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591 Exalted

About jestep

  • Rank
    Elite Reefer
  • Birthday February 8

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  • Location
    Oak Hill
  • Tank Size
    75, 90
  • Gender

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  1. jestep


    Looking for an Apex Energy Bar 8, preferably lightly used, if anyone has one they are wanting to sell. I have one freaking out on me.
  2. jestep

    Mantis Shrimp Tank Mates

    No inverts, literally, it will eat / destroy any other invert in the tank. I'd be leaning towards cheap, fast, open swimming fish. A few damsels would be my pick. As it grows, they may be fair game as well though. Peacocks get huge, the tank will be his eventually.
  3. jestep

    Odd request

    Super deep red. I don't think I have any recent pictures, but I'll try to get one when I get a chance. One of the best colored BTA's I've seen.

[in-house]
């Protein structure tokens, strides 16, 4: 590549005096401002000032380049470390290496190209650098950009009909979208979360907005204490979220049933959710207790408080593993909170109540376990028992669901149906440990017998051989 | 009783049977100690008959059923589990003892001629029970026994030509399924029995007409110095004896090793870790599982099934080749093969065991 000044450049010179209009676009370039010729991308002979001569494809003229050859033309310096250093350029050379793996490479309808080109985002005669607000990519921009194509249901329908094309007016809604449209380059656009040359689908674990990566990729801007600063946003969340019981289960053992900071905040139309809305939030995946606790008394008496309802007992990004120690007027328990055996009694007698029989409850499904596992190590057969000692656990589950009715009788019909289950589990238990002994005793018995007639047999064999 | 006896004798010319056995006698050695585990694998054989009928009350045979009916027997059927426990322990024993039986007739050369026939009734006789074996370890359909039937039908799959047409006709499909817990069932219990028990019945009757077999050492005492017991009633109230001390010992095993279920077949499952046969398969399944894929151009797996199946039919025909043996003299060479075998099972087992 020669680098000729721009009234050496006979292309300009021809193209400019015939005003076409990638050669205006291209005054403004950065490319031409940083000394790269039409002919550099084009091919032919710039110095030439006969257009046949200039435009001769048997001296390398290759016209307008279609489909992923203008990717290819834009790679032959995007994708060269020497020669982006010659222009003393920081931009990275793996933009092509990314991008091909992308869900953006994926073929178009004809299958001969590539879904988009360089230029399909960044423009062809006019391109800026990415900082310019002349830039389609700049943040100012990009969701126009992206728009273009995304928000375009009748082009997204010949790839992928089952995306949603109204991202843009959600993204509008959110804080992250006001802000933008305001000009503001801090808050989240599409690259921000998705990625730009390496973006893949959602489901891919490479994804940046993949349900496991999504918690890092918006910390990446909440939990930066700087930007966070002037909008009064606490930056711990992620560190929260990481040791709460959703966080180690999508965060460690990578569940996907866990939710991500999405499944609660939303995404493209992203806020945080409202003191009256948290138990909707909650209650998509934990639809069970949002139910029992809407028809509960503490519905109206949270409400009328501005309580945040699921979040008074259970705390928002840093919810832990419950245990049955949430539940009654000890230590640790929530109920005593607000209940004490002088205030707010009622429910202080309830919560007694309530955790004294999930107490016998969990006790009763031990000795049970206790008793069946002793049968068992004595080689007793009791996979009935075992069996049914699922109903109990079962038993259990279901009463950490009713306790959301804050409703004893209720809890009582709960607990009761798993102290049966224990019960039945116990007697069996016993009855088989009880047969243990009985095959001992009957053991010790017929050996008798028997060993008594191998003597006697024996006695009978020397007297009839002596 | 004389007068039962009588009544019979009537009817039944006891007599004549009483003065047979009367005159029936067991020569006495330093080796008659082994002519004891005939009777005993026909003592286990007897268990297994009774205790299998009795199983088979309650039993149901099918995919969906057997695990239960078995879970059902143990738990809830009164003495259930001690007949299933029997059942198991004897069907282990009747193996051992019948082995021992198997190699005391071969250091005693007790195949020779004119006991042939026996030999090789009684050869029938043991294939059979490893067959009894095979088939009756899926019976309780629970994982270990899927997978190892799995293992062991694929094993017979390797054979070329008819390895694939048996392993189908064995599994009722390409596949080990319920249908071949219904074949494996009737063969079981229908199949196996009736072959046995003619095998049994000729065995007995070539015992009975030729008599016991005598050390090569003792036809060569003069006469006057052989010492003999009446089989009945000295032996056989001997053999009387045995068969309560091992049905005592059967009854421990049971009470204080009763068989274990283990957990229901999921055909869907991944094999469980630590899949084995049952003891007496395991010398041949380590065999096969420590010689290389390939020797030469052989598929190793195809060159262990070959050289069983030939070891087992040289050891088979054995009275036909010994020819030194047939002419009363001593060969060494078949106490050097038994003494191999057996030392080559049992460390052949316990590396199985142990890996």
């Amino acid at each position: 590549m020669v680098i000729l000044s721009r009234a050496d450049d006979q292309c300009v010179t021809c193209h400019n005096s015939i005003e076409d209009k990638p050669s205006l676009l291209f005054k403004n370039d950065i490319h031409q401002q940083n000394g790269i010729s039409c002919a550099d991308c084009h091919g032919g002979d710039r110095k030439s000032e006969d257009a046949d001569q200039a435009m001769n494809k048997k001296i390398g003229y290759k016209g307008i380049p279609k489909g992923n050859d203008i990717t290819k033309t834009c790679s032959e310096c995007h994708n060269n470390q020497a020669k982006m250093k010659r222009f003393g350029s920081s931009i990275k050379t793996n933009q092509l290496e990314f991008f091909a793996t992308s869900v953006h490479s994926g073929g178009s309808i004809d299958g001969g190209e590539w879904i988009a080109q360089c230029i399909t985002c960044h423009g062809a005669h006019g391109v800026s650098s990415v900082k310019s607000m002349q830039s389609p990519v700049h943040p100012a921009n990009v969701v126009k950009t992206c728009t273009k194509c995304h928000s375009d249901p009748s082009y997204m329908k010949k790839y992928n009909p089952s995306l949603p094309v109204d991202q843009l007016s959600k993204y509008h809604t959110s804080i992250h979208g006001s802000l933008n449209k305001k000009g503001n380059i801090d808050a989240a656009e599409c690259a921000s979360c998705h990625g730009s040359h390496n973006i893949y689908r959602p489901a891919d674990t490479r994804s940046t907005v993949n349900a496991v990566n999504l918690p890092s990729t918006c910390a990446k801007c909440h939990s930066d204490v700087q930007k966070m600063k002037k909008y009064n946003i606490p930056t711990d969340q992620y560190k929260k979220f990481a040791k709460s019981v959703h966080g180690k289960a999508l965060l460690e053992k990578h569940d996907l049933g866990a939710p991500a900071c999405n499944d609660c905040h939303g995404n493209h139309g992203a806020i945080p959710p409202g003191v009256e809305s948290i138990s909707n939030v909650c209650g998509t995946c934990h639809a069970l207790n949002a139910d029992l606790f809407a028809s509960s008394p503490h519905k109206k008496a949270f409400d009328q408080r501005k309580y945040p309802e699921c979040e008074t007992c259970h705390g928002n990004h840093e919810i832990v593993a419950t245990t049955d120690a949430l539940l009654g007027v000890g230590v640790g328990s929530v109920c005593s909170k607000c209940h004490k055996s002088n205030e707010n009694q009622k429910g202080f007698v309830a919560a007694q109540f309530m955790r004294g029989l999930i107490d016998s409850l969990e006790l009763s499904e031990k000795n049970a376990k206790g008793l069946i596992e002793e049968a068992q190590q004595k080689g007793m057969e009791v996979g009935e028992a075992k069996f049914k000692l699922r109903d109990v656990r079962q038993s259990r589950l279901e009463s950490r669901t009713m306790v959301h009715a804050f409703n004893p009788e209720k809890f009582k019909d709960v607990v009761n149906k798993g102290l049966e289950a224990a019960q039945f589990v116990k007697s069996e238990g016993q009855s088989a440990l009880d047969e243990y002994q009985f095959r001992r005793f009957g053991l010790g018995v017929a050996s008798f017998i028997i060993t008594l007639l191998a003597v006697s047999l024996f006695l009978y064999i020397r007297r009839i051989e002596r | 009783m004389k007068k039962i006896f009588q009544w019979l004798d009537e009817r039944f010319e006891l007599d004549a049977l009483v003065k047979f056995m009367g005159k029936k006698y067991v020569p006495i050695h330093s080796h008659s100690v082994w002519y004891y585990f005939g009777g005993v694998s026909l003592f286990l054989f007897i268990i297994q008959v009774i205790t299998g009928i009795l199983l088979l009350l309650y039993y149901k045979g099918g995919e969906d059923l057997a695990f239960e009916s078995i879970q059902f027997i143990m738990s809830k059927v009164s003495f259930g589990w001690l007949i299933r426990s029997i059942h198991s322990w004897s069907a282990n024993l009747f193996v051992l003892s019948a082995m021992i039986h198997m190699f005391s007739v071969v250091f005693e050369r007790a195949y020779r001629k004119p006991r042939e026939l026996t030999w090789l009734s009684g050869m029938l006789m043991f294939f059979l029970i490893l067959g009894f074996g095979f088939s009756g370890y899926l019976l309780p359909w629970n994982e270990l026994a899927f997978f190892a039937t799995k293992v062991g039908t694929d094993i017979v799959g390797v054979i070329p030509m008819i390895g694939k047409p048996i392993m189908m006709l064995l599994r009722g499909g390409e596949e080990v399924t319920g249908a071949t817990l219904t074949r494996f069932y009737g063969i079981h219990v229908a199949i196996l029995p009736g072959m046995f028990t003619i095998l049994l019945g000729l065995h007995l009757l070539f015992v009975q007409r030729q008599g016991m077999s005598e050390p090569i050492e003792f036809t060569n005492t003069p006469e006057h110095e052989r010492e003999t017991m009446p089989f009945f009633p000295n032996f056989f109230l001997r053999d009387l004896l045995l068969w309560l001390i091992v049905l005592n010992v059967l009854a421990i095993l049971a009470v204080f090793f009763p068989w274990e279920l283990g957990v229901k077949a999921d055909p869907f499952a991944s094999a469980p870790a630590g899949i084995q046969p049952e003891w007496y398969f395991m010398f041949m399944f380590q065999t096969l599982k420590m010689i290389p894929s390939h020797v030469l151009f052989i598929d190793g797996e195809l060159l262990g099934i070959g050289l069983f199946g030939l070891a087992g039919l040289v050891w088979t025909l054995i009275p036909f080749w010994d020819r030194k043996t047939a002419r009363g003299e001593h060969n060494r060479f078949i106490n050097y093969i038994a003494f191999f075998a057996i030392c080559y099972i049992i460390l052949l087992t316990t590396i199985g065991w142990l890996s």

4. jestep

    What did I miss?

    A bunch of stuff went down in November...
  5. jestep

    CO2 Regulator Suggestions

    Yeah, figuring that out is harder that you might think though. Since CO2 is a liquid and not a gas, the pressure gauges aren't reliable for telling how much CO2 remains in the tank. I would suggest a kitchen scale and know the weight of the tank empty. When you think you're down to about .5 - 1lb of CO2 remaining, that would be a good time to plan on changing it out.
  6. jestep

    CO2 Regulator Suggestions